It is good that the Church is allowing herself this time of pastoral conversion. It is a sign of a Church that wishes to grow, to become adult, that is not content to use old and ineffective methods, because it knows how to act for love of the family. It is a sign of a Church that wants to grow, to become adult, that is not content with using old and ineffective methods, because it knows how to get involved for the sake of the family. There is a very incisive passage in Evangelii Gaudium, the programmatic document of the current pontificate, in which Pope Francis says: “the customs, ways of doing things, times and schedules, language and structures can be suitably channeled for the evangelisation of today's world, rather than for self-preservation" (EG 27). If we apply these words to families, we already have some clear indications of the pastoral conversion we need to implement. For example: are our customs, styles, schedules, language and ecclesial structures adapted to the concrete life of families? If we think of families who live in large cities and who have to combine their work commitments with their children's schooling and extracurricular activities, all of which entail constant movement from one part of the city to another - and often without much help from close relatives - we will realise that for many families it is almost impossible to participate in parish or diocesan events if these are not adapted to the real possibilities of the families.

We must recognise that many church structures, perhaps without being fully aware of it, are rather oriented towards the elderly or single people. This is therefore a great challenge for the Church. All pastoral agents, therefore, should take families more into account, go out to meet them, find new ways, new times and new spaces to establish a dialogue with them and take care of them.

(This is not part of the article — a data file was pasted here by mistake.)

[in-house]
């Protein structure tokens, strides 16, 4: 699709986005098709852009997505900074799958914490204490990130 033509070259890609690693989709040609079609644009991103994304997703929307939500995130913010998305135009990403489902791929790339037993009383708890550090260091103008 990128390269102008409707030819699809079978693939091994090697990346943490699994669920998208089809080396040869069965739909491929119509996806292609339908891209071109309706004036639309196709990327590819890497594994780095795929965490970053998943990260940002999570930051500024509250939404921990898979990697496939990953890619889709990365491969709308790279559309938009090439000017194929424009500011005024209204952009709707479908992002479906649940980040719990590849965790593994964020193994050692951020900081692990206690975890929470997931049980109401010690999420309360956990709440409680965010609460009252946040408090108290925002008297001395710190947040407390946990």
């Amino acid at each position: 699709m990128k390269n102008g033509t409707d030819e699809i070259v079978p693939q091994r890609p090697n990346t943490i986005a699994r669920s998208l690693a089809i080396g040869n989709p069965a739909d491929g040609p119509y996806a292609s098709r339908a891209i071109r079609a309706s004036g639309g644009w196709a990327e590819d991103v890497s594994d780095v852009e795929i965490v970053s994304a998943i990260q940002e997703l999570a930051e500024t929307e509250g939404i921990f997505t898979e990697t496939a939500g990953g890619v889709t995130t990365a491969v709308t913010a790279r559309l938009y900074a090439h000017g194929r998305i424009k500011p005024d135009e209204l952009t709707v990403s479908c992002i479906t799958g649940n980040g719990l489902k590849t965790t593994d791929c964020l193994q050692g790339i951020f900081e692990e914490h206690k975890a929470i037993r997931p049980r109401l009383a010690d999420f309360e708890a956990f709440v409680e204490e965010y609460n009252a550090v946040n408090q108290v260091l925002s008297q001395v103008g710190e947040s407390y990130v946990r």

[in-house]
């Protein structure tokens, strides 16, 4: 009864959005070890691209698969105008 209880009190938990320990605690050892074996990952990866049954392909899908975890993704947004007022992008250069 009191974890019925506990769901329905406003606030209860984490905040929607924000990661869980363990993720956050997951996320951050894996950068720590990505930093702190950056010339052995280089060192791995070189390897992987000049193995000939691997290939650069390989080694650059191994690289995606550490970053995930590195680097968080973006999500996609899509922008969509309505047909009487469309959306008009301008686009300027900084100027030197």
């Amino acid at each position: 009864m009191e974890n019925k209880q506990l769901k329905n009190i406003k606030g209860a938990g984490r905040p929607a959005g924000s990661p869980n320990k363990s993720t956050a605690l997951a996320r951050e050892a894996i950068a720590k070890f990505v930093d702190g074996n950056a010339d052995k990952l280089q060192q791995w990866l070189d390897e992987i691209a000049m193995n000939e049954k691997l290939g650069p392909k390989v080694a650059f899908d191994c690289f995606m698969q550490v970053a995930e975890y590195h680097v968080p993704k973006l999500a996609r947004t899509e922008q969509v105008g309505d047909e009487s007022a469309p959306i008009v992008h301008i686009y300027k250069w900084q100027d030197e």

As we have already had occasion to explain, our Dicastery will take a diligent part in disseminating some pastoral tools for families, parishes and dioceses, to help and support the sometimes very laborious work of local churches.

Periodically we will put resources and small pastoral tools on our website, which we will give notice of from time to time. It is a way of keeping the Church's attention on many areas of pastoral care alive throughout these months. There will be videos on the Apostolic Exhortation, which will be released monthly: in them, the Holy Father will participate, with some testimonial families from all over the world, who together with the Pope will tell how they live those aspects of family life that the Pope speaks about in Amoris Laetitia. They will be accompanied by simple pastoral aids, which can be used in many ecclesial contexts and even in families and, let us not forget, this year the first World Day of Grandparents and Seniors will be celebrated on 25 July.